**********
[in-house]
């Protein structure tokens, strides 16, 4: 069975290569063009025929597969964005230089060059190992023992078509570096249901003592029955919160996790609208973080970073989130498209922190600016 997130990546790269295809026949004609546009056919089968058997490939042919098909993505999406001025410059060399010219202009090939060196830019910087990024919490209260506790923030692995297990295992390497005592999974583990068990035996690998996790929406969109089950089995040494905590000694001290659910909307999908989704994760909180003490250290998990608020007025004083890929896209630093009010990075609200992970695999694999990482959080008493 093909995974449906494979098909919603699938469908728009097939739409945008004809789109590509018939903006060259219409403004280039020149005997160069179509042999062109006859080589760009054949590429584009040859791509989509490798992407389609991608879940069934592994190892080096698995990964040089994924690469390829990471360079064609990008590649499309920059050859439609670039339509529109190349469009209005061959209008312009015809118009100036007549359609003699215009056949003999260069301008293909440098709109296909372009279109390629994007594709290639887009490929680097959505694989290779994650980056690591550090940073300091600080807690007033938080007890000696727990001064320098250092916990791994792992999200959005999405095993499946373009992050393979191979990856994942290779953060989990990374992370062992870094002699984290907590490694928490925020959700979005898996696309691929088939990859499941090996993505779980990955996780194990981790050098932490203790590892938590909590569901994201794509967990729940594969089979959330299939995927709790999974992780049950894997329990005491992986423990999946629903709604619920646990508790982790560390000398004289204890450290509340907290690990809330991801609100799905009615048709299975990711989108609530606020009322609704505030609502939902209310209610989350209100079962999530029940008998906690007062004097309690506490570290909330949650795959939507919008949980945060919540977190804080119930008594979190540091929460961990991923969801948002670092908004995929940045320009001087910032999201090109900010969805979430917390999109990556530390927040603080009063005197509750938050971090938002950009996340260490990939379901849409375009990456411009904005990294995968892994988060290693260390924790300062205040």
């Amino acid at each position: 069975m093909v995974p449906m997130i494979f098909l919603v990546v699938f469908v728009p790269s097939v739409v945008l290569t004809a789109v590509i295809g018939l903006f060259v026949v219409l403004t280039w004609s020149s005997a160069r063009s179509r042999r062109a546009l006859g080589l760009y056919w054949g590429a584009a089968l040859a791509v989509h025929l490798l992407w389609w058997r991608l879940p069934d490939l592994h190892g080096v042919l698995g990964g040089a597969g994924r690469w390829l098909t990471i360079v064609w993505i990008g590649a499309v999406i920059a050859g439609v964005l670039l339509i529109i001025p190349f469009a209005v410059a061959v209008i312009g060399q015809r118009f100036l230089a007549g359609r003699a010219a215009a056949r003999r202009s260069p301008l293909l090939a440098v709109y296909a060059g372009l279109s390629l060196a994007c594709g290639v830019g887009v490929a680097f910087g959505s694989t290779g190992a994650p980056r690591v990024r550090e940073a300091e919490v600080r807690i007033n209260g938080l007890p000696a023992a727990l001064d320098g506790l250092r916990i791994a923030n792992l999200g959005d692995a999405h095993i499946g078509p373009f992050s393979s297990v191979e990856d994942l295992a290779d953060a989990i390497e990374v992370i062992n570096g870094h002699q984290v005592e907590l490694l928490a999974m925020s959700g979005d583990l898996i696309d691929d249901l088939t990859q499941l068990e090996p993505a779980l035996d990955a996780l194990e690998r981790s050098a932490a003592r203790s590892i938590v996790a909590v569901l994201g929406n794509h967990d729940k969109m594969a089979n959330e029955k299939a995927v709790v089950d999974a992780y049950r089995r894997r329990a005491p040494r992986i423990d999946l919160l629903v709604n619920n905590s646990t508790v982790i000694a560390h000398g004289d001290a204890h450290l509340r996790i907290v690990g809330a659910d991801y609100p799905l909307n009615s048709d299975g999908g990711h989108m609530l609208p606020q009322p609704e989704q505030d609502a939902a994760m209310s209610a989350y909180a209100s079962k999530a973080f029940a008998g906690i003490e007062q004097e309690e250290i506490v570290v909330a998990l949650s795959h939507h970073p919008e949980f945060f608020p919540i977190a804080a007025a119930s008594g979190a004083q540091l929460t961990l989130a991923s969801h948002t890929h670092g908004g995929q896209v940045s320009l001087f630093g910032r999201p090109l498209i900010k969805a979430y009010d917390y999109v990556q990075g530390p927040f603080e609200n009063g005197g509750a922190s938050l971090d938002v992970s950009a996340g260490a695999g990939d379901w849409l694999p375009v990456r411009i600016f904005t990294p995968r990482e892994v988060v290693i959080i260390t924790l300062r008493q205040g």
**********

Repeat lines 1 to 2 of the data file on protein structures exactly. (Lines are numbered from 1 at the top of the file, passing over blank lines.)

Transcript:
[in-house]
């Protein structure tokens, strides 16, 4: 069975290569063009025929597969964005230089060059190992023992078509570096249901003592029955919160996790609208973080970073989130498209922190600016 997130990546790269295809026949004609546009056919089968058997490939042919098909993505999406001025410059060399010219202009090939060196830019910087990024919490209260506790923030692995297990295992390497005592999974583990068990035996690998996790929406969109089950089995040494905590000694001290659910909307999908989704994760909180003490250290998990608020007025004083890929896209630093009010990075609200992970695999694999990482959080008493 093909995974449906494979098909919603699938469908728009097939739409945008004809789109590509018939903006060259219409403004280039020149005997160069179509042999062109006859080589760009054949590429584009040859791509989509490798992407389609991608879940069934592994190892080096698995990964040089994924690469390829990471360079064609990008590649499309920059050859439609670039339509529109190349469009209005061959209008312009015809118009100036007549359609003699215009056949003999260069301008293909440098709109296909372009279109390629994007594709290639887009490929680097959505694989290779994650980056690591550090940073300091600080807690007033938080007890000696727990001064320098250092916990791994792992999200959005999405095993499946373009992050393979191979990856994942290779953060989990990374992370062992870094002699984290907590490694928490925020959700979005898996696309691929088939990859499941090996993505779980990955996780194990981790050098932490203790590892938590909590569901994201794509967990729940594969089979959330299939995927709790999974992780049950894997329990005491992986423990999946629903709604619920646990508790982790560390000398004289204890450290509340907290690990809330991801609100799905009615048709299975990711989108609530606020009322609704505030609502939902209310209610989350209100079962999530029940008998906690007062004097309690506490570290909330949650795959939507919008949980945060919540977190804080119930008594979190540091929460961990991923969801948002670092908004995929940045320009001087910032999201090109900010969805979430917390999109990556530390927040603080009063005197509750938050971090938002950009996340260490990939379901849409375009990456411009904005990294995968892994988060290693260390924790300062205040």